In 2002, about a third of workers in the motor vehicle and parts manufacturing industry worked, on average, more than 40 hours per week. Overtime is especially common during periods of peak demand. Most employees, however, typically work an 8-hour shift: either from 7:00 a.m. to 3:30 p.m. or from 4:00 p.m. to 12:30 a.m., with two breaks per shift and a half-hour for meals. A third shift often is reserved for maintenance and cleanup.
Although working conditions have improved in recent years, some production workers are still subject to uncomfortable conditions. Heat, fumes, noise, and repetition are not uncommon in this industry. In addition, many workers come into contact with oil and grease and may have to lift and fit heavy objects. Employees also may operate powerful, high-speed machines that can be dangerous. Accidents and injuries usually are avoided when protective equipment and clothing are worn and safety practices are observed.
Newer plants are more automated and have safer, more comfortable conditions. For example, these plants may have ergonomically designed work areas and job tasks that accommodate the worker’s physical size and eliminate awkward reaching and bending and unnecessary heavy lifting. Workers may function as part of a team, doing more than one job and thus reducing the repetitiveness of assembly line work.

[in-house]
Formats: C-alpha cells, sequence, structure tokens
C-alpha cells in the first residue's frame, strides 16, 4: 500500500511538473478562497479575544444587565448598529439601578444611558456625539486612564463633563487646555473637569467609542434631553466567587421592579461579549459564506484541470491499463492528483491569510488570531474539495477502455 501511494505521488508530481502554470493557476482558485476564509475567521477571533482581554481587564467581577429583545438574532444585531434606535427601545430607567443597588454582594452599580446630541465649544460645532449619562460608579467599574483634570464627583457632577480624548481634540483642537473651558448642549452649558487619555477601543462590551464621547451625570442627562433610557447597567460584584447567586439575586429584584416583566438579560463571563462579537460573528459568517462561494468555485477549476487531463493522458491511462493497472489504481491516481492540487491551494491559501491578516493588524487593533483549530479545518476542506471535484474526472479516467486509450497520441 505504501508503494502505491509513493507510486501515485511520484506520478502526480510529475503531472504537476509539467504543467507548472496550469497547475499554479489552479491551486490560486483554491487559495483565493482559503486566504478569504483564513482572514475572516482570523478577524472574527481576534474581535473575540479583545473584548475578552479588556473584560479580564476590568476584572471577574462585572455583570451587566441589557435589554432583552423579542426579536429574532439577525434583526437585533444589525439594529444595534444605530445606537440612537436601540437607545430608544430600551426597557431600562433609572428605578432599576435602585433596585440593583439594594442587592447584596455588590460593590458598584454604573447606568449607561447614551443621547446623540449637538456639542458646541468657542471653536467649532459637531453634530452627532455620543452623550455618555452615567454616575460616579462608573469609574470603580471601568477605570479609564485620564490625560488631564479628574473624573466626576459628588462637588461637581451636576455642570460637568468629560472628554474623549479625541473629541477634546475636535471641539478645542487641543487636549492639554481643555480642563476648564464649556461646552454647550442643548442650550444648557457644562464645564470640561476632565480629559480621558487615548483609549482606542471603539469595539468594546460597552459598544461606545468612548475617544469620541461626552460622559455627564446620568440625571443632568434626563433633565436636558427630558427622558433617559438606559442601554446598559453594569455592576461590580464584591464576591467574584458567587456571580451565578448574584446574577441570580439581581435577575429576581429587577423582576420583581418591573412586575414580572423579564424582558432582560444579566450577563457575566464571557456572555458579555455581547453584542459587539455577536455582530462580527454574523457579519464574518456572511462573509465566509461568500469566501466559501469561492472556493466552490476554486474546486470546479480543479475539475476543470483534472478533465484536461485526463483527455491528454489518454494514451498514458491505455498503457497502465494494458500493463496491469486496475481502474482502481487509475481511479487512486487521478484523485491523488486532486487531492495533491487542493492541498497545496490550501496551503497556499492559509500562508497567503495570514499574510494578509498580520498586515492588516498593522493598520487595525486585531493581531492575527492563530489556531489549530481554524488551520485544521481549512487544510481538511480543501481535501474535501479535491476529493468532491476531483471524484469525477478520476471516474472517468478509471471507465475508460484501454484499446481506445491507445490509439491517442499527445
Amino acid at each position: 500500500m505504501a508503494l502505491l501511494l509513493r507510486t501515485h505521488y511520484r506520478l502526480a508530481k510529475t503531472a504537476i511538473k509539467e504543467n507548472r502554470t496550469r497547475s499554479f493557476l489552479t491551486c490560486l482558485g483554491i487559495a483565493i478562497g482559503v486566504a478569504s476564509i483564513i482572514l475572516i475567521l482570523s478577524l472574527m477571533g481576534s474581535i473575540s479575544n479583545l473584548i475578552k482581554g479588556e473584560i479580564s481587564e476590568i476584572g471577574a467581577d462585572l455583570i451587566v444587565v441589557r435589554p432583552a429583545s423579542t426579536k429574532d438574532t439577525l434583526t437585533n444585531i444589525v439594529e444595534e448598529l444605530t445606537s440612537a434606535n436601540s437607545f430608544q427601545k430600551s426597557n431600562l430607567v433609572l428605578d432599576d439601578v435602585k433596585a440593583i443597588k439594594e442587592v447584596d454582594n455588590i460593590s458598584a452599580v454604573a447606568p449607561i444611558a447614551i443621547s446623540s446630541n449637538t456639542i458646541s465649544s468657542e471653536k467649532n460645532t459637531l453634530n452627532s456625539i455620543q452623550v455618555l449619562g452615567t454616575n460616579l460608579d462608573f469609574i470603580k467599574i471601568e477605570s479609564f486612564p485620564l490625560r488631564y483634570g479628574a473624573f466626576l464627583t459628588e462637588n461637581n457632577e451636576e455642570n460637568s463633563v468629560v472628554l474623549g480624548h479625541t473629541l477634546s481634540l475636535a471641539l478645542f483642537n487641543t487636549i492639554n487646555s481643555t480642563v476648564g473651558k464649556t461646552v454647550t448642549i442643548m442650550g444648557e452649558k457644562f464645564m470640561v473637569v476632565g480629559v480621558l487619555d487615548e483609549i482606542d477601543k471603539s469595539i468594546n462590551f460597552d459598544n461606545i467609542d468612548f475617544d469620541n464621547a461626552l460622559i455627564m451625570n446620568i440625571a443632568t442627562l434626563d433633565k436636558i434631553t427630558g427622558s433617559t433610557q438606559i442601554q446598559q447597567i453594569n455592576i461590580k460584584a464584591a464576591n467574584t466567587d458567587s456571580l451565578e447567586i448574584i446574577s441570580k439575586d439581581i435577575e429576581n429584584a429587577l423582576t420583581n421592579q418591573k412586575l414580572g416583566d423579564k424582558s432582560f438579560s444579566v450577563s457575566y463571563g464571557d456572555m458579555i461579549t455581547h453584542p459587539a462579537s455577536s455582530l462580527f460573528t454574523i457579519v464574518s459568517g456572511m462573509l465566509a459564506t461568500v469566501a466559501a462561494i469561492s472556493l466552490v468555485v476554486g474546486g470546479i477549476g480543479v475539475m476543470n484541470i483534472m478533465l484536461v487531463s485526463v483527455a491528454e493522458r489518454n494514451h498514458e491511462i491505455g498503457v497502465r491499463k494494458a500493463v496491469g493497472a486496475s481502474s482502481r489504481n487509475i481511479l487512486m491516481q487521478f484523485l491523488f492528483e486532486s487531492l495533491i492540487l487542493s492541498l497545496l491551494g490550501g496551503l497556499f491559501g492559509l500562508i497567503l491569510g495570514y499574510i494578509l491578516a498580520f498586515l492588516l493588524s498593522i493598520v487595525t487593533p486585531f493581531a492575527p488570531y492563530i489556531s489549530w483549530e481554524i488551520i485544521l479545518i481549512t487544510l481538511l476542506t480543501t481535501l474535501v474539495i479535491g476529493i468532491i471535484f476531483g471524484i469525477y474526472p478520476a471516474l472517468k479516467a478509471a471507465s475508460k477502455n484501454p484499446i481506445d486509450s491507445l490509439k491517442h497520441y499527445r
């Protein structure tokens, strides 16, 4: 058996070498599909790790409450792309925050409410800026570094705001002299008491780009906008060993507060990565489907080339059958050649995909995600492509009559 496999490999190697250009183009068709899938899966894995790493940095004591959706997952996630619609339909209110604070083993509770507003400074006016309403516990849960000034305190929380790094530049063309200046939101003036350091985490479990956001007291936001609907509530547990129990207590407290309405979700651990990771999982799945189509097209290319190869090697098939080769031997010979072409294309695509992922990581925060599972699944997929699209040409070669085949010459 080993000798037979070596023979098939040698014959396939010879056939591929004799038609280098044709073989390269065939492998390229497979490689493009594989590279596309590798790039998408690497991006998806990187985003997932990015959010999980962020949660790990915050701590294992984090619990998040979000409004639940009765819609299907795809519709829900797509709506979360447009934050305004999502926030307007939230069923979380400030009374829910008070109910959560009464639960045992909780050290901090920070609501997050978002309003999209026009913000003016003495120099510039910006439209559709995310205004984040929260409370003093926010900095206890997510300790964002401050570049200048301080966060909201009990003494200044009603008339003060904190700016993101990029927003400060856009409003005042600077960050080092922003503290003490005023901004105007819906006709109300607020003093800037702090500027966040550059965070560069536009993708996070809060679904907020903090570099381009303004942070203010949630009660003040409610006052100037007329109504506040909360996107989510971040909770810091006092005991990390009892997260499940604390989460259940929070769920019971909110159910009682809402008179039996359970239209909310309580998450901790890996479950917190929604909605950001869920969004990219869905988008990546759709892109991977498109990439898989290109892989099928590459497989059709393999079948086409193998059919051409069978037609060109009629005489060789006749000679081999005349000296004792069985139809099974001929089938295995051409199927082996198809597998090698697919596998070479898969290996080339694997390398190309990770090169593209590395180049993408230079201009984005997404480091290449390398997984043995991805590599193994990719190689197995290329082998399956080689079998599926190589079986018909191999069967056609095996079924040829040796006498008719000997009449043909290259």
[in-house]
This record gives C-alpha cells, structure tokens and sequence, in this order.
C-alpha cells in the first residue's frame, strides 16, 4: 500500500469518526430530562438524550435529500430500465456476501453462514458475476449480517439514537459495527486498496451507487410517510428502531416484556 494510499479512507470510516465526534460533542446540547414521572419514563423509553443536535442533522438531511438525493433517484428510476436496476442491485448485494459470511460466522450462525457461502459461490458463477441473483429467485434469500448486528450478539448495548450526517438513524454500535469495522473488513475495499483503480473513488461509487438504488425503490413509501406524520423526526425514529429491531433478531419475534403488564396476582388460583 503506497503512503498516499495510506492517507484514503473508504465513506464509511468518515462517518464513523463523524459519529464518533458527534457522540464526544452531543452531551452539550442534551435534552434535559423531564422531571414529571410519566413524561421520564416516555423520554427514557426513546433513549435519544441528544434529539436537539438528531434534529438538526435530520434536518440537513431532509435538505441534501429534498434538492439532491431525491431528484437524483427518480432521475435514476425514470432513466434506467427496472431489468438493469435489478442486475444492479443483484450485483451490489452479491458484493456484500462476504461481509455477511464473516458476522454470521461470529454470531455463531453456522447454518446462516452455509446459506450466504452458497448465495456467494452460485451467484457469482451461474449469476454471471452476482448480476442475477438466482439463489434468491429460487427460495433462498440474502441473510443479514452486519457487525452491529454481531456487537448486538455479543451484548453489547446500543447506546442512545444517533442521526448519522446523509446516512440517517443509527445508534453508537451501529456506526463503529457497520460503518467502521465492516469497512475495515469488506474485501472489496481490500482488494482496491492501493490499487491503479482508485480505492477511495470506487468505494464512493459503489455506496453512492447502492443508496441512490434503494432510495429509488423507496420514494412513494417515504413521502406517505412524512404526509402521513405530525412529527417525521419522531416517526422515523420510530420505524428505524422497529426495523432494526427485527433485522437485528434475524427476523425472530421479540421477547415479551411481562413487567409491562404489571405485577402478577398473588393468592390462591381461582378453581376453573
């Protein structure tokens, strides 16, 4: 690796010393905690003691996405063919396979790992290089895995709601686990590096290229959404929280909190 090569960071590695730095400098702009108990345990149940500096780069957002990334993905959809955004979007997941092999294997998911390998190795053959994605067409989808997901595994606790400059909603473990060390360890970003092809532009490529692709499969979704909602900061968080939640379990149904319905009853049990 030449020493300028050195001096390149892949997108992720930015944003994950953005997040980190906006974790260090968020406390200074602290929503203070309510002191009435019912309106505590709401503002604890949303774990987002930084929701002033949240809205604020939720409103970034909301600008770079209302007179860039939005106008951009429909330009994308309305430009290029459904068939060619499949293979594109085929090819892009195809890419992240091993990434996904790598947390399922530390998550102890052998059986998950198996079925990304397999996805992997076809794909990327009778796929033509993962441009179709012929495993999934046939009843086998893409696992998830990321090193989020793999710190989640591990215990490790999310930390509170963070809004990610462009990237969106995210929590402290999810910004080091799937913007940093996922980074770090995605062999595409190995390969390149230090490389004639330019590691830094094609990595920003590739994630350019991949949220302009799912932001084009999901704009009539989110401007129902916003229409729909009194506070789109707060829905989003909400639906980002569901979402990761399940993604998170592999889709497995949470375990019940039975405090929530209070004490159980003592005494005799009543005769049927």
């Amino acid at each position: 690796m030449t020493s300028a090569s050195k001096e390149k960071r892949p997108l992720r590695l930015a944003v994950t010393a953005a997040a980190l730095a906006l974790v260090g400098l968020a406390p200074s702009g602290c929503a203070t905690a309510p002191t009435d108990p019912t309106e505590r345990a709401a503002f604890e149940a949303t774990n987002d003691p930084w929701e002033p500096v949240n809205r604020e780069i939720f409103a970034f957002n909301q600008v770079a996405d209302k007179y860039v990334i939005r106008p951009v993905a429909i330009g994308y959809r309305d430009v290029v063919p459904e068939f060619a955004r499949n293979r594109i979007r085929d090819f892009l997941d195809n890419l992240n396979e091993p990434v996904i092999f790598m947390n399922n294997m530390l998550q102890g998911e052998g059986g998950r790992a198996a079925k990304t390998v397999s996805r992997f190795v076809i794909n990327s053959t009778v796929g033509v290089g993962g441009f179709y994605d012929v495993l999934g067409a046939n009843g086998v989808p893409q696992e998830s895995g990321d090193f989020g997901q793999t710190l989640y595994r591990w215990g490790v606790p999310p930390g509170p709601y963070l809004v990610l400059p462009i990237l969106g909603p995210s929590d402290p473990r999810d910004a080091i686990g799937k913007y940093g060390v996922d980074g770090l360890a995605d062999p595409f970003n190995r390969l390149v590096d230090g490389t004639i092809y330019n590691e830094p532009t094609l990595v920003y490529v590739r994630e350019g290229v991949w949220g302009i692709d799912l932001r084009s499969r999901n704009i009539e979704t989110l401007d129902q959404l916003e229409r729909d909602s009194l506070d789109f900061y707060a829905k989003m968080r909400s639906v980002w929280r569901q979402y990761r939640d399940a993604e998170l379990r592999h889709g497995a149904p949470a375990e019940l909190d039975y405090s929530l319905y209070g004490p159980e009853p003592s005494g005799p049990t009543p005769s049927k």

Workers in this industry experience higher rates of injury and illness than do workers in most other industries. In 2002, cases of work-related injury and illness averaged 12.1 per 100 full-time workers in motor vehicle and equipment manufacturing, compared with 7.2 in all manufacturing industries and 5.3 in the entire private sector.
As in other industries, professional and managerial workers normally have clean, comfortable offices, and are not subject to the hazards of assembly line work. Improved ergonomics help office and administrative support workers avoid repetitive strain injuries, but employees using computer terminals for long periods may develop eye strain and fatigue.